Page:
Northern Roughwing Swallow (Stelgidopterix serripennis)
Northern Roughwing Swallow (Stelgidopterix serripennis)

 

Territorial dispute - Canada Geese
Tree Swallows (Tachicineta bicolor) staking their claim to a nestbox

 

An American Robin, nothing much like the Eurasian Robin from which, presumably, a homesick immigrant gave this ginger-breasted species of thrush its hand-me-down name.
An American Robin, nothing much like the Eurasian Robin from which – presumably – a homesick immigrant gave this ginger-breasted species of thrush its hand-me-down name.

 

Song Sparrow (Melospiza melodia)
Song Sparrow (Melospiza melodia)

 

 

More Photos from the WWNP Group Visit to the Iroquois N.W.R. on 13 April, 2014

Esther Kowal-Bukata has kindly sent me some photos to add the the Iroquois ‘collection’, as posted below.  (The the original Iroquois NWR post and photographs may be viewed here.)

Osprey. Copyright, Esther Kowal-Bukata, 2014.  All rights reserved.
Osprey. Copyright, Esther Kowal-Bukata, 2014. All rights reserved.

 

 

 

 

 

 

 

 

 

Eastern Bluebird.  Copyright, Esther Kowal-Bukata, 2014.  All rights reserved.
Eastern Bluebird. Copyright, Esther Kowal-Bukata, 2014. All rights reserved.

 

 

 

 

 

 

 

 

 

Tree Swallow.  Copyright, Esther Kowal-Bukata, 2014.  All rights reserved.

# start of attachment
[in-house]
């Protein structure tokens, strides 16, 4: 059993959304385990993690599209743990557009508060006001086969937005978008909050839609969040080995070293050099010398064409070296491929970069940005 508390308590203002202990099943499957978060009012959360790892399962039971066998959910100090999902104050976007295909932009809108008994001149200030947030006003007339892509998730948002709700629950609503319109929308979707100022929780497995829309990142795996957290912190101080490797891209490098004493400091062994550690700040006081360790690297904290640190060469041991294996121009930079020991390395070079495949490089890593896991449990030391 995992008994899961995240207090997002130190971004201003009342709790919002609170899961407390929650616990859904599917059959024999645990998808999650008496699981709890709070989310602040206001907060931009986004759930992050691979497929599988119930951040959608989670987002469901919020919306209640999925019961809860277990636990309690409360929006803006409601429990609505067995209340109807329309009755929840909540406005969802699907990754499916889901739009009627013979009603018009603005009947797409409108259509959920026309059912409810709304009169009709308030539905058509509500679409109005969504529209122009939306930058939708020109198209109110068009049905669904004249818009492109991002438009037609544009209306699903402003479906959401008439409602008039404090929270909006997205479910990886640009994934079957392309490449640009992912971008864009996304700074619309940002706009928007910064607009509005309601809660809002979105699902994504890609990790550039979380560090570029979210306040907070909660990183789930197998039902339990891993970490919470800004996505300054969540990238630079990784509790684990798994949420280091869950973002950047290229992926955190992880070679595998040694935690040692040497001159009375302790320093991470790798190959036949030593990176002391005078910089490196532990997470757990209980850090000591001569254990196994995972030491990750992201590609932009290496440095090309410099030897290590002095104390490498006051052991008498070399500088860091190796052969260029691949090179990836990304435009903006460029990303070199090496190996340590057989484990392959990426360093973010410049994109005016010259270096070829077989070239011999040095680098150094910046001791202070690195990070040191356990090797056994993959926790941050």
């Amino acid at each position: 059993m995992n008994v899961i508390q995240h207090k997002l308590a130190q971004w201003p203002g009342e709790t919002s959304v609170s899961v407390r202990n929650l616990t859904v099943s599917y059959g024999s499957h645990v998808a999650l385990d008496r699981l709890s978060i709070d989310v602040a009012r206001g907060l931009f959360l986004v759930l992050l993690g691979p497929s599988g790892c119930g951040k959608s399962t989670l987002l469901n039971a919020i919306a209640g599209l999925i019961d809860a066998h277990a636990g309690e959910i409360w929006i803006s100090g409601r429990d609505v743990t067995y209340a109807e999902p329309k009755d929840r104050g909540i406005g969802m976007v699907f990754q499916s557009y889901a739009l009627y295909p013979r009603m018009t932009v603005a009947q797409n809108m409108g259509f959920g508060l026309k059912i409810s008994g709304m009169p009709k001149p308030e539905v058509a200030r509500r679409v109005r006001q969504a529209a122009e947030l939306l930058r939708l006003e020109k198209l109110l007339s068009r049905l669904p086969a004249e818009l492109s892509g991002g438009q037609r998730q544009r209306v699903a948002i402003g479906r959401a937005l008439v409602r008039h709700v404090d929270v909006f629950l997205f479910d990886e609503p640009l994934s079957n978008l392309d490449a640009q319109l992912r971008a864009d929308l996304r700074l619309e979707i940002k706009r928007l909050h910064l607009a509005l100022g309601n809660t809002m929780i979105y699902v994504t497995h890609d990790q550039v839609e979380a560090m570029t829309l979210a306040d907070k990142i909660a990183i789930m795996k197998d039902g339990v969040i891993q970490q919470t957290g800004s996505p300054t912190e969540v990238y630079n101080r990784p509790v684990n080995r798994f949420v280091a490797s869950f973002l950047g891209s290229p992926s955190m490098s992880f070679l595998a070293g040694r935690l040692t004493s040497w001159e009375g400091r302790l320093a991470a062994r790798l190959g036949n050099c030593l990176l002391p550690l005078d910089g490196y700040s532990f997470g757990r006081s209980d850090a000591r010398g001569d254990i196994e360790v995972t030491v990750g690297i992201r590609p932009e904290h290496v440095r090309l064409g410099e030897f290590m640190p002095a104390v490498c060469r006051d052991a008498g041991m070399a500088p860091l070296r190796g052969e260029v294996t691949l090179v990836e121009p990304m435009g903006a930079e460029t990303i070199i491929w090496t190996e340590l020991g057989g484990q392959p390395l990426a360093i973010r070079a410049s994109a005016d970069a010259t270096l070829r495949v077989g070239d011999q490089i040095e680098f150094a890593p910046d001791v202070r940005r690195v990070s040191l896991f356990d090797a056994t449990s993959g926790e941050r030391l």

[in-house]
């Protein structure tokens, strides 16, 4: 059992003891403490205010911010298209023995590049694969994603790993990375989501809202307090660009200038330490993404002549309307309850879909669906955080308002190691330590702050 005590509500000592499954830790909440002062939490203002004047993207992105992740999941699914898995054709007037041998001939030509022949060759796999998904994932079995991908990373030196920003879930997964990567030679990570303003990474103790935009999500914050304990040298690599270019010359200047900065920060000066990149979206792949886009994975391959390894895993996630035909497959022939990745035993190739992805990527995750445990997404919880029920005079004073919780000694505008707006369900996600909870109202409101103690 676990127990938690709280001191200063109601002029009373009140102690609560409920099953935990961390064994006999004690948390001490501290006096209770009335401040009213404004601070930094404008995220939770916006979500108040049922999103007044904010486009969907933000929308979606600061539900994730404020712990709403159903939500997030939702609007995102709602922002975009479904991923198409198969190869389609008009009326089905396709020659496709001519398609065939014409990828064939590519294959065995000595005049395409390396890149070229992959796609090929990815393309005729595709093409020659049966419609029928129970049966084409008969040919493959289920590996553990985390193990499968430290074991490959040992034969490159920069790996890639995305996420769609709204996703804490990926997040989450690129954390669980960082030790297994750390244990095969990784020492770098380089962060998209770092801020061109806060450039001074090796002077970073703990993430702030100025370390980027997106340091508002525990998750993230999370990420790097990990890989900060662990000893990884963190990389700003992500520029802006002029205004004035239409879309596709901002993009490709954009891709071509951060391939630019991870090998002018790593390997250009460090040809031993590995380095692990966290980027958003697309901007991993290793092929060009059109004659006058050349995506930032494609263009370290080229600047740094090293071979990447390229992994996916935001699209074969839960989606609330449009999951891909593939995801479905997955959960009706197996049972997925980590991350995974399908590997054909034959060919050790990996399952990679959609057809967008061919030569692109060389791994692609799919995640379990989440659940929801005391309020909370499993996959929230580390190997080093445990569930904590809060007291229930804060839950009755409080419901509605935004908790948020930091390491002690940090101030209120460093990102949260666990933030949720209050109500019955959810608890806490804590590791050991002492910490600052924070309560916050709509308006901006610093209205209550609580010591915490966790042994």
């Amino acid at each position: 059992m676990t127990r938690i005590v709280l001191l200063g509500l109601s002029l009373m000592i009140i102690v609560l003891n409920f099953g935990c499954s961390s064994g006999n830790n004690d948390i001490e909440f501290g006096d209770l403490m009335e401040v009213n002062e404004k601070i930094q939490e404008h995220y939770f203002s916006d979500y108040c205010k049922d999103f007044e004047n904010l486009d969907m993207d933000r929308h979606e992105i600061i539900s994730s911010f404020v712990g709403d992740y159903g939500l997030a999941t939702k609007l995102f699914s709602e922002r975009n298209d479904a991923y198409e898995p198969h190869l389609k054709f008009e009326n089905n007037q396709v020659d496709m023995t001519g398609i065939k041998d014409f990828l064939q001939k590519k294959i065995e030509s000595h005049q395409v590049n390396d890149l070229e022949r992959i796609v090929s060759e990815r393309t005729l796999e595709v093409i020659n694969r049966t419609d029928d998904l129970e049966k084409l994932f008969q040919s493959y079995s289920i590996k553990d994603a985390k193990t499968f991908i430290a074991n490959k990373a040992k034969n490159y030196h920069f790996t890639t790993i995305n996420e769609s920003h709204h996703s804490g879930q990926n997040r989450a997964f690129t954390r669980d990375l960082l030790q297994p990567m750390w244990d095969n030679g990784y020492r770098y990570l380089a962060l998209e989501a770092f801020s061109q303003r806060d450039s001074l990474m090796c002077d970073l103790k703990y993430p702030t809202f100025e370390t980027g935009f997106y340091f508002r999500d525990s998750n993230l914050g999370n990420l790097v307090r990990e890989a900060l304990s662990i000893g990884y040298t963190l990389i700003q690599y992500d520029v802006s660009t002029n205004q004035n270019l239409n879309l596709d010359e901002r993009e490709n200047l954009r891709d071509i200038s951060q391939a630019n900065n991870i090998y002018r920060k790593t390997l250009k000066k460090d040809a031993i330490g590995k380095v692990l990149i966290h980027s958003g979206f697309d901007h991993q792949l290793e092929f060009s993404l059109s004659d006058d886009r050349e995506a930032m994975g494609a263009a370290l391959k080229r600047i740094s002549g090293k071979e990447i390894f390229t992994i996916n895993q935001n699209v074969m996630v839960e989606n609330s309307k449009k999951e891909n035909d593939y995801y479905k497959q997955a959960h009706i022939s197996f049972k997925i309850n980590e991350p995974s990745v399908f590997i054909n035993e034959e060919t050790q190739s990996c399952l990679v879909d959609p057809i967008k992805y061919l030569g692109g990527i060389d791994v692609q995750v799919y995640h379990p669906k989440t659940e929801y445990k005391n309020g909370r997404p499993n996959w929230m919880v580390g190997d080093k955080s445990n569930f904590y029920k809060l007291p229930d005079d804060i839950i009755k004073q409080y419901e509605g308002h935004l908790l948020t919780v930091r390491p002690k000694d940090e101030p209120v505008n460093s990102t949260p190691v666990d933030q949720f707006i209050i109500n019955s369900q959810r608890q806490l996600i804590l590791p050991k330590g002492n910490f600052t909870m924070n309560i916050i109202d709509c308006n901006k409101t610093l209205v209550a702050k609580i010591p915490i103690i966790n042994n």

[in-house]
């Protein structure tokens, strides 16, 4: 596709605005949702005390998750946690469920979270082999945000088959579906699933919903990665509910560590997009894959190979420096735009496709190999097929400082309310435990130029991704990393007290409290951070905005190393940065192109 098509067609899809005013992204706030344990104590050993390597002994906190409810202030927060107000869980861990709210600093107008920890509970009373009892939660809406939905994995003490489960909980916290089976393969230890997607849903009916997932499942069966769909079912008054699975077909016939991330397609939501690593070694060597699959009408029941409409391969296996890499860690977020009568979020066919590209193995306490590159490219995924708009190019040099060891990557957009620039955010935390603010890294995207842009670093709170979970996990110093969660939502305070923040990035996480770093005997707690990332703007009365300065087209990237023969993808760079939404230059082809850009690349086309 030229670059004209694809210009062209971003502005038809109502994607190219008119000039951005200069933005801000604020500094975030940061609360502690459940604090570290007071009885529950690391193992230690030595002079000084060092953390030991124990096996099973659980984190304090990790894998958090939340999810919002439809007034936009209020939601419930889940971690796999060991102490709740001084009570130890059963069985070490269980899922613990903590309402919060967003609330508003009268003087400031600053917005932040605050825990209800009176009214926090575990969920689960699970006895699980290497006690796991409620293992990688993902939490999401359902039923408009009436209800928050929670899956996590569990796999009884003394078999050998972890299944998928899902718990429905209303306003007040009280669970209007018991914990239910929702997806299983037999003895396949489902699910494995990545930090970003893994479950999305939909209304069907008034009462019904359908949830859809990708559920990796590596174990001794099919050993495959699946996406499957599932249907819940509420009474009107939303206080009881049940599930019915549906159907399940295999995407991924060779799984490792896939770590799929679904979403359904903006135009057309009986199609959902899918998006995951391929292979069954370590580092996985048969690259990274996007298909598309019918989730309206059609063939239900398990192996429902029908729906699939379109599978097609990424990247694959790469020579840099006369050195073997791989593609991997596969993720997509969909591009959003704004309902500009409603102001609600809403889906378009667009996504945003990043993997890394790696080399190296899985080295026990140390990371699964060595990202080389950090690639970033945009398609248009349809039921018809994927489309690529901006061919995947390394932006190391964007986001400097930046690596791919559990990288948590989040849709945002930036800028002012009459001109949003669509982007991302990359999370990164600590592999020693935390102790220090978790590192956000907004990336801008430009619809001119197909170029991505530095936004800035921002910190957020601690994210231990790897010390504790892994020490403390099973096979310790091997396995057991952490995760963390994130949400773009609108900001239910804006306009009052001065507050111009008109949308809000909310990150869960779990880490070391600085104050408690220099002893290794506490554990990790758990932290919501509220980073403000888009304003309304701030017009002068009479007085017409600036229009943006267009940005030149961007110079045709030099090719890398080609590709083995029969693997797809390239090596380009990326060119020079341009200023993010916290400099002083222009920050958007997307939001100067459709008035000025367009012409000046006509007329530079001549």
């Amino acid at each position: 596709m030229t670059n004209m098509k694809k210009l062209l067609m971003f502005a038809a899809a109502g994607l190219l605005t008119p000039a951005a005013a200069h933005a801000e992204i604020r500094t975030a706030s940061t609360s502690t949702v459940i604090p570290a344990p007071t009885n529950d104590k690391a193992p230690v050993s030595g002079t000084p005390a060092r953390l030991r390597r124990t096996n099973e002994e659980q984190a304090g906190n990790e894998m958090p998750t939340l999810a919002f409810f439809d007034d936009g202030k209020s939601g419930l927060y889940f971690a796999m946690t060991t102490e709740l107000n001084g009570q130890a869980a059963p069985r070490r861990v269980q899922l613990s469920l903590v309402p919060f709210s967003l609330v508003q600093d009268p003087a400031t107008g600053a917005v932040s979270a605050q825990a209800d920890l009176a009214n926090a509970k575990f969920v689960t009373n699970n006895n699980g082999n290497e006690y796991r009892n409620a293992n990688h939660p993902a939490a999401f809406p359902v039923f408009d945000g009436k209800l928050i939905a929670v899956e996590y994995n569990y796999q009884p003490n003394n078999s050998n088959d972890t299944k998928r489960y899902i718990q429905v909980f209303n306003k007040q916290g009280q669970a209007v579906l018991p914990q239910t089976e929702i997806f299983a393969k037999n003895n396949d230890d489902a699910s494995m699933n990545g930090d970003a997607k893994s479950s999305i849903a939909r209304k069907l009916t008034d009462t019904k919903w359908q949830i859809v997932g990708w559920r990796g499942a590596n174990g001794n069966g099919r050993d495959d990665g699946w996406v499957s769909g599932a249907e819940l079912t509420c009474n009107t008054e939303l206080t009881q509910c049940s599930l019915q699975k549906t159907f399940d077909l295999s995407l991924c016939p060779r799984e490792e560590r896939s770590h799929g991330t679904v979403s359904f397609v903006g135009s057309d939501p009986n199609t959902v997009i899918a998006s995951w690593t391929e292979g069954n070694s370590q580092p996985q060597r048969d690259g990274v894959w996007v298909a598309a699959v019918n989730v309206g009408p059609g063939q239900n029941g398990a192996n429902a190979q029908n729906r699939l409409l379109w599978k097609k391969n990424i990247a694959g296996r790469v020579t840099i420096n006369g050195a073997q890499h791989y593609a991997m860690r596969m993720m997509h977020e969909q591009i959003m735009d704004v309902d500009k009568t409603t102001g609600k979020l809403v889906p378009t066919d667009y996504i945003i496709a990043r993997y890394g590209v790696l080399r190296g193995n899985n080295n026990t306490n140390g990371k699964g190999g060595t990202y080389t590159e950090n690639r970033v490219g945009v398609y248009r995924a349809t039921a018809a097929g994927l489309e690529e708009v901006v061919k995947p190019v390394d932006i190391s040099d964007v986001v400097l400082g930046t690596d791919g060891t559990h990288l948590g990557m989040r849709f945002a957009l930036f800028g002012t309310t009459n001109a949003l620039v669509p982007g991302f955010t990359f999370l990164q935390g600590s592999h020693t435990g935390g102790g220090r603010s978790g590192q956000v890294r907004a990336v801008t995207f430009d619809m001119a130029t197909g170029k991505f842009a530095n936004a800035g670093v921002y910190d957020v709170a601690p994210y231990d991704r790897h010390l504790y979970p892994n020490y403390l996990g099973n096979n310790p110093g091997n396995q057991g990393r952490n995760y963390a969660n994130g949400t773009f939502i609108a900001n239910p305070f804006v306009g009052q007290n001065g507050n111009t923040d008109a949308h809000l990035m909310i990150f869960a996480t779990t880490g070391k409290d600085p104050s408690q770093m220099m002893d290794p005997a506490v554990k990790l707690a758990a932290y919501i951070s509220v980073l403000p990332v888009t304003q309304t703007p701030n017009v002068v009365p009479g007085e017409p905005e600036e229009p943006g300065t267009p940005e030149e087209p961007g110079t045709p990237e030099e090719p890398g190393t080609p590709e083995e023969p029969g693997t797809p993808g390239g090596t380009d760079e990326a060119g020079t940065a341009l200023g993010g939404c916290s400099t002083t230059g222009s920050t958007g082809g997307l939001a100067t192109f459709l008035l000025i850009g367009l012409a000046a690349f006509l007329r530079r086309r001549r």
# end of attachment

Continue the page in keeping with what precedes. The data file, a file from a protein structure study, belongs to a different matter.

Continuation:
Tree Swallow. Copyright, Esther Kowal-Bukata, 2014. All rights reserved.

 

 

 

 

 

 

 

 

 

 

 

 

Tree Swallow.  Copyright, Esther Kowal-Bukata, 2014.  All rights reserved.
Tree Swallow. Copyright, Esther Kowal-Bukata, 2014. All rights reserved.

 

 

 

 

 

 

 

 

 

 

 

 

 

 

 

Northern Shoveller.  Copyright, Esther Kowal-Bukata, 2014.  All rights reserved.
Northern Shoveller. Copyright, Esther Kowal-Bukata, 2014. All rights reserved.

 

 

 

 

 

 

 

Blue-winged Teal.  Copyright, Esther Kowal-Bukata, 2014.  All rights reserved.
Blue-winged Teal. Copyright, Esther Kowal-Bukata, 2014. All rights reserved.

 

 

 

 

 

 

 

 

 

 

 

 

 

 

 

 

View the original Iroquois NWR post and photographs here.

WWNP Group Visit to the Iroquois National Wildlife Refuge [NWR], Alabama, NY

As we are still in the height of the spring migration of waterfowl, today was a follow-up from our visit last week to the Montezuma NWR, which is about 100 miles E.S.E. from Iroquois.  These two preserves, however, do tend to have a different complexion to each other.

The southwest corner of Cayuga Pool at Iroquois NWR.  Copyright 2014, Eddie Wren.  All rights reserved.
The s.w. corner of Cayuga Pool at Iroquois. Copyright 2014, Eddie Wren. All rights reserved.

I’ve been lucky enough to visit the Iroquois NWR on a fairly regular basis for the past 12 years or so, which has let me see the seasonal variations in a little detail, and so we met this morning at the Cayuga Pool Overlook.  The downside of Cayuga is that the birds tend to be quite distant, which drastically reduces the photographic opportunities, but the upside is the wealth of species that can be viewed, using binoculars, spotting scopes or — of course — longer lenses on one’s camera.

Blue-winged Teal. Copyright 2014, Eddie Wren.  All rights reserved.
Blue-winged Teal. Copyright 2014, Eddie Wren. All rights reserved.

My own species list from today is as follows, but I hope anyone in the group who saw other birds will e-mail me so they can be added here:

Osprey. Copyright 2014, Eddie Wren.  All rights reserved.
Osprey. Copyright 2014, Eddie Wren. All rights reserved.